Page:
Saturday, May 2, 2009

Vaccinate your child or gramps gets it in the stomach!

There seems to be a growing ignorance about vaccination. From my informal queries of friends and acquaintances who have chosen not to immunize their children or who do not get flu vaccines, I have found that few people understand that vaccination is part of a greater social compact, not merely a personal cost/benefit analysis. The effect is called Herd Immunity. When we vaccinate ourselves, and especially our children, we are adding to the communal common defenses. Obviously, everyone would like to have a defensive wall built to protect a community yet everyone would prefer to not contribute. But that's not the way a good society works; we share the costs of doing things that benefit the common good.

Immunization of children is particularly important for two reasons: 1) Children's immune systems respond to vaccination much more effectively than do others, especially the elderly who are the most likely to die of viral diseases such as influenza. 2) Children are responsible for much of the transport viruses throughout a community owing to their mobility and lack of hygiene.

For example, a controlled experiment conducted in 1968 by the University of Michigan demonstrated that large-scale vaccination of children conferred a 2/3 reduction in influenza illnesses to all age groups. For a nice article on the subject, here's a Slate article from 2008.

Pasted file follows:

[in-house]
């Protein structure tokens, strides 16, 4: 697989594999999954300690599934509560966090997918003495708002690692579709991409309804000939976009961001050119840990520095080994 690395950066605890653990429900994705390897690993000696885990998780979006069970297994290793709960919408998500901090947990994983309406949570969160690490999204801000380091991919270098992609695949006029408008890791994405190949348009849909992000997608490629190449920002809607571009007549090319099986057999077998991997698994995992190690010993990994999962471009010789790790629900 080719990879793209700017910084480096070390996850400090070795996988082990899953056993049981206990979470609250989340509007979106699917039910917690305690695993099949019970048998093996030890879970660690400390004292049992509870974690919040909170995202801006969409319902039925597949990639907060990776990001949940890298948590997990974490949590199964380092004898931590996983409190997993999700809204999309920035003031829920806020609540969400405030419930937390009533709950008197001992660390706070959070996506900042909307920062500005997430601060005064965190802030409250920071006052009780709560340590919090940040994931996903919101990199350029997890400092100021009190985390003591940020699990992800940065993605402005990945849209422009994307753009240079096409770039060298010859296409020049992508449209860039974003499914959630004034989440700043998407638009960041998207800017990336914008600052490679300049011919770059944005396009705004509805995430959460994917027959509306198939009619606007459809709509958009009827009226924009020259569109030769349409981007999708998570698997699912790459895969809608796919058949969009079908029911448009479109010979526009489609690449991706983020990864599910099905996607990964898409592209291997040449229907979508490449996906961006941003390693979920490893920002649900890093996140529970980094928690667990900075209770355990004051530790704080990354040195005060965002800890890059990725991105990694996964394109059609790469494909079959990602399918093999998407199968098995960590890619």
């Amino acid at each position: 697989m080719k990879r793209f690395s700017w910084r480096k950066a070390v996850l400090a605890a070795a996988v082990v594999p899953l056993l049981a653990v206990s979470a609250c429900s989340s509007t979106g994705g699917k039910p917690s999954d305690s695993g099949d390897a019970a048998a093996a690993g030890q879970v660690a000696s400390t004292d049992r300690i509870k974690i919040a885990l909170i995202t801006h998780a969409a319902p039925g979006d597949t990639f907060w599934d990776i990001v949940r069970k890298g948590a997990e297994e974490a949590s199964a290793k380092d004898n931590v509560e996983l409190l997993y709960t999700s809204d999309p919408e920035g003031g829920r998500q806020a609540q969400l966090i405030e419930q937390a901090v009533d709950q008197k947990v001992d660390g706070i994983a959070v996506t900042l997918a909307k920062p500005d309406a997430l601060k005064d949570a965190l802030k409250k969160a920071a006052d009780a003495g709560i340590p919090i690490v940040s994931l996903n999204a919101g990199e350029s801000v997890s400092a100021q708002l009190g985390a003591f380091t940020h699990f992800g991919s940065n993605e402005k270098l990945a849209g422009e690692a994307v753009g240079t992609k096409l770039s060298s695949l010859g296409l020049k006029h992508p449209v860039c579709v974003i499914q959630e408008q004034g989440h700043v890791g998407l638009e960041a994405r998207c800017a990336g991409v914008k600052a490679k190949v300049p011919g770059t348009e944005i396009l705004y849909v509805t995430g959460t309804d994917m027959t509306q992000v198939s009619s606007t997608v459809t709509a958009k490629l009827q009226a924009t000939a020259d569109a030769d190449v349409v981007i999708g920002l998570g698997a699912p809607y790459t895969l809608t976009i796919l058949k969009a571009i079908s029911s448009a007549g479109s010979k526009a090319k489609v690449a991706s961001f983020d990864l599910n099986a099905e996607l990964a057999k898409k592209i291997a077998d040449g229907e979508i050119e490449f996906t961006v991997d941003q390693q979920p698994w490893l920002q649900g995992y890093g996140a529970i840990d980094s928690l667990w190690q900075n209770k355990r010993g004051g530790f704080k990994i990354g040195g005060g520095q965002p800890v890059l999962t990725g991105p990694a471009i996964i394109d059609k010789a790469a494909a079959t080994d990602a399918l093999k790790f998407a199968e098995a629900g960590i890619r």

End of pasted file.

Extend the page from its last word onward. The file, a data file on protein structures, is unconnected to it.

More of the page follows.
I propose an old-fashioned poster campaign to inform about the social benefits of vaccination. Here's a couple of prototype posters I photoshopped up this afternoon. (Apologies to Norman Rockwell!)

(Original photo Adam Quartarolo via WikiCommons)

1 comment:

Thomas Blom said...

Logic does not always apply to parents of young children - we do anything our instincts tell us to protect our children, even if the statistics don't agree with our actions (and natural selection will be the judge in the end). I know two people personally that have had normal infant/toddlers turned into non-speaking marginally functioning people (one of them a family member that is now 18 and spends her time in a wheelchair). When you observe this first hand it has quite an impact that the statistics don't really overcome. And this mistrust is compounded by things like the still-standard application of the polio vaccine in the US, which has clearly done a world of good around the world, but which in the US has been responsible for every paralytic polio case (admittedly not many ~10/yr) in the US since 1979.

There is absolutely a trend in the direction you mention (though still a tiny minority), and interestingly it is among the more educated and progressive people that I know. There is strong overlap here with parents eschewing, at least in part, "full-strength" western medicine in favor of "alternative" approaches -- less use of antibiotics, etc. This is all about parents efforts to take more responsibility for what they feel is best for their children, instead of blindly following societies instructions that you *will* give vitamin k shots at birth, you *will* administer silver nitrate drops in your newborn (i.e. minutes old) eyes, you *will* follow a rather rigorous schedule of tests and injections throughout early childhood etc: and this compounded by misinformation and threats, such as hospitals lying and telling you it is law and they will not check out your child (or let you take him home! -it happened to me) unless you abide, or schools lying and telling you that it is a state requirement to have the shots, which is totally false.

So I applaud parents taking some of these things into their own hands and thinking about them; and when a thoughtful subset of society like this bucks the norms and says they'll take their chances, in the end this diversity must only be good for evolution, no?

As for us, we do our research and then have decided against the majority of vaccines, and just do a few that we think are appropriate to our young boys -- things like tetanus. When we get ready to head to the third world, we'll probably do some more.